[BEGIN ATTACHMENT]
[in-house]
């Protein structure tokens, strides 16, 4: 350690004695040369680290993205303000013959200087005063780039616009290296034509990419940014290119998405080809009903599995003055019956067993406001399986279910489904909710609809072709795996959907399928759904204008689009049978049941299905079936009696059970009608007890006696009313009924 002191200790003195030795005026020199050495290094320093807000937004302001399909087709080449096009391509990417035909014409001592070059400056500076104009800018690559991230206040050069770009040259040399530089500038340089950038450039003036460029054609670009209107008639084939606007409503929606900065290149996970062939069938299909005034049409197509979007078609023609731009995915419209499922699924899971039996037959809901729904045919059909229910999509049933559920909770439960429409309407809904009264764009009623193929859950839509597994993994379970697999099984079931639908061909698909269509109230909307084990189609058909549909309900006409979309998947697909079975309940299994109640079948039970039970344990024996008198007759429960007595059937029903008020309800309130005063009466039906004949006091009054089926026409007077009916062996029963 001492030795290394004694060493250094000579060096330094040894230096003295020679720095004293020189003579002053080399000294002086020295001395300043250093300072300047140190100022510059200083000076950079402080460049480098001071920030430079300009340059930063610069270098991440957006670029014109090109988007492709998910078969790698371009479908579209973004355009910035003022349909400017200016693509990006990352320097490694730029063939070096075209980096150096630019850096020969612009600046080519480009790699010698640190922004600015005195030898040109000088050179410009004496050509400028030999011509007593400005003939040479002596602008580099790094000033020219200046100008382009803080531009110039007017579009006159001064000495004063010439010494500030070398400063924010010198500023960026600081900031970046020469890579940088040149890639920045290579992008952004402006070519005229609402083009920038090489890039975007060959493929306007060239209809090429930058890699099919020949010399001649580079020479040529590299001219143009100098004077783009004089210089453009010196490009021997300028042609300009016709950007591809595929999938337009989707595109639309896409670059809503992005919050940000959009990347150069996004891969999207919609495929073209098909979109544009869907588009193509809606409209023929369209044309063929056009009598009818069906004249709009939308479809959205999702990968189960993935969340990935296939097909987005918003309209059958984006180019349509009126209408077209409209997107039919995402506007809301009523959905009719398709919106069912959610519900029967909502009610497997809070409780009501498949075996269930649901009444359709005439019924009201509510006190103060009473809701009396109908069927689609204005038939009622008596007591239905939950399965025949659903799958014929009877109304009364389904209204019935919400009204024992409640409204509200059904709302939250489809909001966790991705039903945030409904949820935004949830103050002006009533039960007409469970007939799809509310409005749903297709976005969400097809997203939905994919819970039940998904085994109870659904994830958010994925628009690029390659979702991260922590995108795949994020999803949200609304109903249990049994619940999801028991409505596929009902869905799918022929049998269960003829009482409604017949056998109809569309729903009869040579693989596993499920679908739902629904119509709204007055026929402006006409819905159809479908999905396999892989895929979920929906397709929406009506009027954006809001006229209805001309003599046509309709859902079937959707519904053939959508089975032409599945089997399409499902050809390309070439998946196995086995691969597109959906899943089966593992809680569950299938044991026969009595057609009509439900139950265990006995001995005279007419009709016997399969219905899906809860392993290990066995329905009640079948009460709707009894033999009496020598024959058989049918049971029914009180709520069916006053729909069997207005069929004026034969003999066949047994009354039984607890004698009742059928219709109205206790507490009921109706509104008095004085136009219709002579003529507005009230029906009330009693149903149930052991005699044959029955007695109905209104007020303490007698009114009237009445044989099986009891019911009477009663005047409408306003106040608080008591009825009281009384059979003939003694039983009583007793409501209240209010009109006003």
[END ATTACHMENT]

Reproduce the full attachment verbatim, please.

[in-house]
């Protein structure tokens, strides 16, 4: 350690004695040369680290993205303000013959200087005063780039616009290296034509990419940014290119998405080809009903599995003055019956067993406001399986279910489904909710609809072709795996959907399928759904204008689009049978049941299905079936009696059970009608007890006696009313009924 002191200790003195030795005026020199050495290094320093807000937004302001399909087709080449096009391509990417035909014409001592070059400056500076104009800018690559991230206040050069770009040259040399530089500038340089950038450039003036460029054609670009209107008639084939606007409503929606900065290149996970062939069938299909005034049409197509979007078609023609731009995915419209499922699924899971039996037959809901729904045919059909229910999509049933559920909770439960429409309407809904009264764009009623193929859950839509597994993994379970697999099984079931639908061909698909269509109230909307084990189609058909549909309900006409979309998947697909079975309940299994109640079948039970039970344990024996008198007759429960007595059937029903008020309800309130005063009466039906004949006091009054089926026409007077009916062996029963 001492030795290394004694060493250094000579060096330094040894230096003295020679720095004293020189003579002053080399000294002086020295001395300043250093300072300047140190100022510059200083000076950079402080460049480098001071920030430079300009340059930063610069270098991440957006670029014109090109988007492709998910078969790698371009479908579209973004355009910035003022349909400017200016693509990006990352320097490694730029063939070096075209980096150096630019850096020969612009600046080519480009790699010698640190922004600015005195030898040109000088050179410009004496050509400028030999011509007593400005003939040479002596602008580099790094000033020219200046100008382009803080531009110039007017579009006159001064000495004063010439010494500030070398400063924010010198500023960026600081900031970046020469890579940088040149890639920045290579992008952004402006070519005229609402083009920038090489890039975007060959493929306007060239209809090429930058890699099919020949010399001649580079020479040529590299001219143009100098004077783009004089210089453009010196490009021997300028042609300009016709950007591809595929999938337009989707595109639309896409670059809503992005919050940000959009990347150069996004891969999207919609495929073209098909979109544009869907588009193509809606409209023929369209044309063929056009009598009818069906004249709009939308479809959205999702990968189960993935969340990935296939097909987005918003309209059958984006180019349509009126209408077209409209997107039919995402506007809301009523959905009719398709919106069912959610519900029967909502009610497997809070409780009501498949075996269930649901009444359709005439019924009201509510006190103060009473809701009396109908069927689609204005038939009622008596007591239905939950399965025949659903799958014929009877109304009364389904209204019935919400009204024992409640409204509200059904709302939250489809909001966790991705039903945030409904949820935004949830103050002006009533039960007409469970007939799809509310409005749903297709976005969400097809997203939905994919819970039940998904085994109870659904994830958010994925628009690029390659979702991260922590995108795949994020999803949200609304109903249990049994619940999801028991409505596929009902869905799918022929049998269960003829009482409604017949056998109809569309729903009869040579693989596993499920679908739902629904119509709204007055026929402006006409819905159809479908999905396999892989895929979920929906397709929406009506009027954006809001006229209805001309003599046509309709859902079937959707519904053939959508089975032409599945089997399409499902050809390309070439998946196995086995691969597109959906899943089966593992809680569950299938044991026969009595057609009509439900139950265990006995001995005279007419009709016997399969219905899906809860392993290990066995329905009640079948009460709707009894033999009496020598024959058989049918049971029914009180709520069916006053729909069997207005069929004026034969003999066949047994009354039984607890004698009742059928219709109205206790507490009921109706509104008095004085136009219709002579003529507005009230029906009330009693149903149930052991005699044959029955007695109905209104007020303490007698009114009237009445044989099986009891019911009477009663005047409408306003106040608080008591009825009281009384059979003939003694039983009583007793409501209240209010009109006003």